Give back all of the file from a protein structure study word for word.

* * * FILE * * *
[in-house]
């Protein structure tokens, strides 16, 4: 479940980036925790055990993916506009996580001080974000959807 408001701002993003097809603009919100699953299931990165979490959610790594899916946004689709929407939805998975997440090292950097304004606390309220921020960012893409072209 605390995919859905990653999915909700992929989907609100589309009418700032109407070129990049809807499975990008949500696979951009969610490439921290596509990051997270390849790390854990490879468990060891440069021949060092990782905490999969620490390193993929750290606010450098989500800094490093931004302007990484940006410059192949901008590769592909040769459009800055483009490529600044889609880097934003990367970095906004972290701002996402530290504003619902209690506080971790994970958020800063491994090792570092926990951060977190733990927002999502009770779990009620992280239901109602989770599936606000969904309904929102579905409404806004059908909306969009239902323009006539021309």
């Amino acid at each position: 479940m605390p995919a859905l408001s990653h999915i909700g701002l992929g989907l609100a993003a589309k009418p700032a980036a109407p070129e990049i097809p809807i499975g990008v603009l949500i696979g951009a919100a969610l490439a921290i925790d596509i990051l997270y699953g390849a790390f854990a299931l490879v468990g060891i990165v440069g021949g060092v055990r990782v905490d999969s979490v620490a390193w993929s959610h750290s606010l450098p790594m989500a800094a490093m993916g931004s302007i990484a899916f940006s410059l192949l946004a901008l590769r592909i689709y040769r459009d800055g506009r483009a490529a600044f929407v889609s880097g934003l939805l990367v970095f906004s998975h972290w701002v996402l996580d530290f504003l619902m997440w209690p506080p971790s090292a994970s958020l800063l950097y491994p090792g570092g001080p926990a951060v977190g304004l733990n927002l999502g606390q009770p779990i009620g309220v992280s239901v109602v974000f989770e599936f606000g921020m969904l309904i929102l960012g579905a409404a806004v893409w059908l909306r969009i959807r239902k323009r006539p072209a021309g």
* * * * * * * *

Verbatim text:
[in-house]
């Protein structure tokens, strides 16, 4: 479940980036925790055990993916506009996580001080974000959807 408001701002993003097809603009919100699953299931990165979490959610790594899916946004689709929407939805998975997440090292950097304004606390309220921020960012893409072209 605390995919859905990653999915909700992929989907609100589309009418700032109407070129990049809807499975990008949500696979951009969610490439921290596509990051997270390849790390854990490879468990060891440069021949060092990782905490999969620490390193993929750290606010450098989500800094490093931004302007990484940006410059192949901008590769592909040769459009800055483009490529600044889609880097934003990367970095906004972290701002996402530290504003619902209690506080971790994970958020800063491994090792570092926990951060977190733990927002999502009770779990009620992280239901109602989770599936606000969904309904929102579905409404806004059908909306969009239902323009006539021309």
């Amino acid at each position: 479940m605390p995919a859905l408001s990653h999915i909700g701002l992929g989907l609100a993003a589309k009418p700032a980036a109407p070129e990049i097809p809807i499975g990008v603009l949500i696979g951009a919100a969610l490439a921290i925790d596509i990051l997270y699953g390849a790390f854990a299931l490879v468990g060891i990165v440069g021949g060092v055990r990782v905490d999969s979490v620490a390193w993929s959610h750290s606010l450098p790594m989500a800094a490093m993916g931004s302007i990484a899916f940006s410059l192949l946004a901008l590769r592909i689709y040769r459009d800055g506009r483009a490529a600044f929407v889609s880097g934003l939805l990367v970095f906004s998975h972290w701002v996402l996580d530290f504003l619902m997440w209690p506080p971790s090292a994970s958020l800063l950097y491994p090792g570092g001080p926990a951060v977190g304004l733990n927002l999502g606390q009770p779990i009620g309220v992280s239901v109602v974000f989770e599936f606000g921020m969904l309904i929102l960012g579905a409404a806004v893409w059908l909306r969009i959807r239902k323009r006539p072209a021309g």